Matthew Clark Davison's blog

Creative Writing Class San Francisco

Dear Labbers and Friends of The Lab,

1) 2014 Recap

2) Sign up for Start Your New Year Off Write 

I hope you lived a 2014 full of moments worthy of reflection and creative exploration. Mine overflowed: Love. Laughter. Family. Work. Travel. Sickness. Death. Birth. I finished a draft of a novel and now I’m deep into revision; the whole while working alongside other aspiring writers at The Lab. 

A couple of years ago The Lab moved from Douglass Street in Noe Valley to Bush Street in Pacific Heights when my dear friend (and longtime Labber) Mark merged his life with his now-husband. Mark and I agreed that it was time for the new couple to have their living room back on Tuesday nights. Now I rent space in the basement of a spiritual center. I imagine Sundays there, and the sanctuary where people bring their joys and grief to give thanks and praise while asking for relief from what burdens and binds. Tuesdays I arrive early and arrange the chairs in the room below the sanctuary so Labbers can write in their notebooks and laptops and try and make their way toward and into the deepest work they have in them. 

I want to thank each person reading this: each person who has signed up to participate in The Lab; those who’ve thought about it; those who’ve recommended it to a friend. I love all my jobs, but The Lab is the work place where I feel most myself, most able to do exactly what I hope will inspire people to get down on paper those scenes that most surprise them and their readers. 

2014 was a good one for Labbers. One started a literary magazine. Two others shared space (with me!) in the recent issue of Fourteen Hills. Another is taking over the web with his prose and drawing. At least a dozen first-time-in-a-writing-class joined other seasoned pros with books and publications and literary awards galore. 

In our most recent six-week cycle, we started by taking a close look at Alice Munro’s piece “Dear Life,” and wrote into the various definitions of “dear,” hoping to discover what Lorrie Moore called “an urgent and consuming interest” in our own stories. Week 2 focused on precision. We examined the processes of street photographers in the documentary “Everybody Street.” One photographer said: “I just knew I had to be out there watching life and welcoming ambiguity and the surreal even though its chaos.” Week 3 focused on point of view and characterization. We experimented with the idea of interconnectedness. We read Natalia Ginzburg, and paid attention to how she used secondary characters to illuminate the intricacies of the primary character. Week 4 attempted to combine precision with point of view. We experimented with our characters’ memories and imaginations, writing into what most embarrassed them. We hoped to capture what fiction writer Suzanne Rivecca called “..the complexities of a character’s inner life with psychological precision and insight. Describing emotions…[that]…isolate a moment of realization or dawning, and articulate it in a way that illuminates some sort of intangible truth.” Week 5 had us experimenting with setting and narrative distance. We read Leah Dieterich’s Views, and played with zooming in and out of our characters’ “views,” concentrating on portraying the world around our character by portraying what is heard/seen/touched/felt. Week 6 had us experimenting with “re-vision,” combing our drafts for tangents and lies. We asked: What kind of lies keep the reader from the material? (Grace Paley said, “…I go through a story for lies. I might discover the lie of trying to show off. Sometimes they’re lies of character. Sometimes they are lies of writing the most beautiful sentence in the world that has nothing to do with the story). And: What makes a tangent magical? (George Saunders, reading Barry Hannah, talked about how Hannah's story relied on seemingly tangential moments to make its emotional impact on the reader). Then we shored up and trimmed down.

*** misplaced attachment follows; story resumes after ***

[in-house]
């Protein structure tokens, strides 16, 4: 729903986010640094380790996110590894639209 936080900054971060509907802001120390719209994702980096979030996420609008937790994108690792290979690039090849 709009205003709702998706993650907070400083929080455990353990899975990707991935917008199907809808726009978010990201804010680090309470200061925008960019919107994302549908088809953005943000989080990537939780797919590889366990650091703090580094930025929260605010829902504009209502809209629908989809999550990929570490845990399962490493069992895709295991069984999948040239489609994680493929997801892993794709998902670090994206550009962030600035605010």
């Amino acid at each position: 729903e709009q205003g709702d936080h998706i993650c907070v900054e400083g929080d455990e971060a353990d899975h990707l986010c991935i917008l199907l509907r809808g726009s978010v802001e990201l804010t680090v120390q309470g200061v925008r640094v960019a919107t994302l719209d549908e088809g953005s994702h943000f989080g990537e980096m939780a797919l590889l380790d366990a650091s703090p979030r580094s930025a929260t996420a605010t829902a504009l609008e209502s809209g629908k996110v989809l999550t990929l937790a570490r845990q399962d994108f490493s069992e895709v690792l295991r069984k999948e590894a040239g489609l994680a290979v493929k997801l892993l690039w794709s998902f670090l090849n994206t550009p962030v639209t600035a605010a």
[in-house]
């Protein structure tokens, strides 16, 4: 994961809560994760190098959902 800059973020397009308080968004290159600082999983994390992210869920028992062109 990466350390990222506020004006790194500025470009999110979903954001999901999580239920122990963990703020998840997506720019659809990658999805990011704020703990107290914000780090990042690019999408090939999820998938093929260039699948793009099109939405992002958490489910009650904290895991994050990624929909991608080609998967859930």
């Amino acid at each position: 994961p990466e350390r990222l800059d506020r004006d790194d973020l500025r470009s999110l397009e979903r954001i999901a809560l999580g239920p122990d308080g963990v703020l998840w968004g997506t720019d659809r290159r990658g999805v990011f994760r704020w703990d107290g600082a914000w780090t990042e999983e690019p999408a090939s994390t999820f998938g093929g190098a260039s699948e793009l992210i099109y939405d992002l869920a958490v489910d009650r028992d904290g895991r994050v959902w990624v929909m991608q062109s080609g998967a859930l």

Artist Teresita Fernández said, in her commencement speech to her alma mater, titled “On Amnesia, Broken Pottery, and the Inside of a Form:" 

”Being an artist is not just about what happens when you are in the studio. The way you live, the people you choose to love and the way you love them, the way you vote, the words that come out of your mouth… will also become" the raw material for the art you make.” 

I hope you’ll join me for January’s session of The Lab, which starts in the basement under the sanctuary on January 27th of the new year. It’ll run six Tuesday nights from 7-9:30. Details and sign-up here. 

Pages